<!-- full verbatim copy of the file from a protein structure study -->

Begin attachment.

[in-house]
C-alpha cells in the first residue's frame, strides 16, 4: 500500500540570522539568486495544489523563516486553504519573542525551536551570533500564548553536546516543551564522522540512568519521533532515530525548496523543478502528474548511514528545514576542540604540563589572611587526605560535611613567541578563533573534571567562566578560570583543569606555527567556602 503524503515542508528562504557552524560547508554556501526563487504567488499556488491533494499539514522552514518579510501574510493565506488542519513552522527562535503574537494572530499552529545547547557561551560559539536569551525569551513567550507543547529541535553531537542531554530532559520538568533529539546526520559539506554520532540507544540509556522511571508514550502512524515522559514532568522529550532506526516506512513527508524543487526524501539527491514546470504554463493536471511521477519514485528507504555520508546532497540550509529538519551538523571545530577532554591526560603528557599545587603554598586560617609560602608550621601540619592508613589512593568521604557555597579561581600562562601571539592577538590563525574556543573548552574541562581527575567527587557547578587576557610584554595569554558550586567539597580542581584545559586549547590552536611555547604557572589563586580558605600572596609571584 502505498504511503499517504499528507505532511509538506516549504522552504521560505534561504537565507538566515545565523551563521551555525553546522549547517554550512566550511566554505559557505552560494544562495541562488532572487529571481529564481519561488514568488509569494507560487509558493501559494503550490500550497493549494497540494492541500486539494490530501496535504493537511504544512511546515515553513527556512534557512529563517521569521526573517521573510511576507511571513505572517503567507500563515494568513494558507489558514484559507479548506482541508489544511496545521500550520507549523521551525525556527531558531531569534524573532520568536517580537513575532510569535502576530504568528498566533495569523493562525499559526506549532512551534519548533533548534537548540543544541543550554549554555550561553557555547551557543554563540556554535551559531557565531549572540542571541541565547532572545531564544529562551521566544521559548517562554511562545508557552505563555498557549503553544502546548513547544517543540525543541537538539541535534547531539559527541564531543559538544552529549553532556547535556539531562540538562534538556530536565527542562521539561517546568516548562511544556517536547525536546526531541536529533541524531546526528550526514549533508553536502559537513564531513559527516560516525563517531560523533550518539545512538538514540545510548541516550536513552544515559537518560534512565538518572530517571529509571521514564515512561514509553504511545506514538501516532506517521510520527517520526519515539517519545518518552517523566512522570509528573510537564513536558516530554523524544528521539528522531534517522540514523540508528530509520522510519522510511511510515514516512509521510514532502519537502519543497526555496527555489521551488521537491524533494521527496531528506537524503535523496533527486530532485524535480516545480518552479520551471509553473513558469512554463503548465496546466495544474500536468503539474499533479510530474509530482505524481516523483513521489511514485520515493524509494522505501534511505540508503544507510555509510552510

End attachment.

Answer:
[in-house]
C-alpha cells in the first residue's frame, strides 16, 4: 500500500540570522539568486495544489523563516486553504519573542525551536551570533500564548553536546516543551564522522540512568519521533532515530525548496523543478502528474548511514528545514576542540604540563589572611587526605560535611613567541578563533573534571567562566578560570583543569606555527567556602 503524503515542508528562504557552524560547508554556501526563487504567488499556488491533494499539514522552514518579510501574510493565506488542519513552522527562535503574537494572530499552529545547547557561551560559539536569551525569551513567550507543547529541535553531537542531554530532559520538568533529539546526520559539506554520532540507544540509556522511571508514550502512524515522559514532568522529550532506526516506512513527508524543487526524501539527491514546470504554463493536471511521477519514485528507504555520508546532497540550509529538519551538523571545530577532554591526560603528557599545587603554598586560617609560602608550621601540619592508613589512593568521604557555597579561581600562562601571539592577538590563525574556543573548552574541562581527575567527587557547578587576557610584554595569554558550586567539597580542581584545559586549547590552536611555547604557572589563586580558605600572596609571584 502505498504511503499517504499528507505532511509538506516549504522552504521560505534561504537565507538566515545565523551563521551555525553546522549547517554550512566550511566554505559557505552560494544562495541562488532572487529571481529564481519561488514568488509569494507560487509558493501559494503550490500550497493549494497540494492541500486539494490530501496535504493537511504544512511546515515553513527556512534557512529563517521569521526573517521573510511576507511571513505572517503567507500563515494568513494558507489558514484559507479548506482541508489544511496545521500550520507549523521551525525556527531558531531569534524573532520568536517580537513575532510569535502576530504568528498566533495569523493562525499559526506549532512551534519548533533548534537548540543544541543550554549554555550561553557555547551557543554563540556554535551559531557565531549572540542571541541565547532572545531564544529562551521566544521559548517562554511562545508557552505563555498557549503553544502546548513547544517543540525543541537538539541535534547531539559527541564531543559538544552529549553532556547535556539531562540538562534538556530536565527542562521539561517546568516548562511544556517536547525536546526531541536529533541524531546526528550526514549533508553536502559537513564531513559527516560516525563517531560523533550518539545512538538514540545510548541516550536513552544515559537518560534512565538518572530517571529509571521514564515512561514509553504511545506514538501516532506517521510520527517520526519515539517519545518518552517523566512522570509528573510537564513536558516530554523524544528521539528522531534517522540514523540508528530509520522510519522510511511510515514516512509521510514532502519537502519543497526555496527555489521551488521537491524533494521527496531528506537524503535523496533527486530532485524535480516545480518552479520551471509553473513558469512554463503548465496546466495544474500536468503539474499533479510530474509530482505524481516523483513521489511514485520515493524509494522505501534511505540508503544507510555509510552510